The US Supreme Court on Thursday reversed a ruling that allowed several individuals to sue food corporations Nestlé USA and Cargill over child slavery claims, limiting corporate liability under the Alien Tort Statute.
The case which the Supreme Court decided was Nestlé USA, Inc. v. Doe I, consolidated with Cargill, Inc. v. Doe I. In these cases, the unnamed plaintiffs alleged that Nestlé and Cargill were complicit in the use of child slave labor on cocoa farms in the Ivory Coast. Although Nestlé and Cargill did not own the farms, they provided substantial resources to the farms, including training, tools, and cash. In exchange for this, the two companies had the exclusive right to purchase cocoa from the farms. The Supreme Court found that Nestlé and Cargill were not liable for human rights abuses on the farm in an 8-1 decision.
The unnamed plaintiffs brought their cases forward under the Alien Tort Statute. The Alien Tort Statute allows for foreign nationals to sue in US courts for human rights abuses committed abroad. In Jesner v. Arab Bank, the Supreme Court stated that the purpose of this law was to “promote harmony in international relations by ensuring foreign plaintiffs a remedy for international-law violations in circumstances where the absence of such a remedy might provoke foreign nations to hold the United States accountable.”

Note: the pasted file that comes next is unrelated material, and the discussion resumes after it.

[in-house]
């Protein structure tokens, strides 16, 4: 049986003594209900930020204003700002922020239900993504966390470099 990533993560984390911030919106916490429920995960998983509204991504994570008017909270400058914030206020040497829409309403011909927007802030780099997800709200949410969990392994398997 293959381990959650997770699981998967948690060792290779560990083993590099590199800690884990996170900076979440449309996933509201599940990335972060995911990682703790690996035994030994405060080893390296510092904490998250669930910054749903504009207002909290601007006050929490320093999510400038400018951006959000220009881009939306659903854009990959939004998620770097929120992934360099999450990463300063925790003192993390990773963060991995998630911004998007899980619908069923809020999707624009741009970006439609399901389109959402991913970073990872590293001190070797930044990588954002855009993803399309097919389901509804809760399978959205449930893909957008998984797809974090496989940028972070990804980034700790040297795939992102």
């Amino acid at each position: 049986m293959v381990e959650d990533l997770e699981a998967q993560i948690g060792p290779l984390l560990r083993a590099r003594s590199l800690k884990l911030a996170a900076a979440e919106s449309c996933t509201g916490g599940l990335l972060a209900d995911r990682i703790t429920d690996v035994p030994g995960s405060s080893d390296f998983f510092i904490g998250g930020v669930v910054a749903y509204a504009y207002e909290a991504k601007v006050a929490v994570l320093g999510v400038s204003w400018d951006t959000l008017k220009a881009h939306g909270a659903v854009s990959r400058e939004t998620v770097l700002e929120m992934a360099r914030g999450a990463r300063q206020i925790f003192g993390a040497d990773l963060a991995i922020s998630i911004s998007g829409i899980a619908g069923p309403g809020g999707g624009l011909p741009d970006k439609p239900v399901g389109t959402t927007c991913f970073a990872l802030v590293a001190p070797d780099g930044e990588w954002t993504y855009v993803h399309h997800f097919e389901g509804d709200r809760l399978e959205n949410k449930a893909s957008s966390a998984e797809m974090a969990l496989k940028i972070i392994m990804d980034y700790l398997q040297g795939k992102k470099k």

In order for the Supreme Court to find that US law should be extraterritorially applied under the Alien Tort Statute, the statute must specifically authorize this application and there must be a showing that conduct actually occurred within the United States. In this case, the plaintiffs alleged only general corporate decision making occurred in the United States. As a result, the Supreme Court found that application of the Alien Tort Statute to Nestlé and Cargill’s alleged conduct in this case would be an impermissible, extraterritorial application of the statute.
Justice Thomas, joined by Justices Gorsuch and Kavanaugh, sought to limit the authorized uses of extraterritoriality to those which might be recognized in the eighteenth century, when the statute was enacted. Five of the remaining members of the court joined in the disposition of the case, but the court did not reach a majority in whether to limit those causes of action under the statute. Rather, this case will preclude future cases of human rights abuses against corporations where defendants are only able to allege “general corporate decision making” occurred in the United States.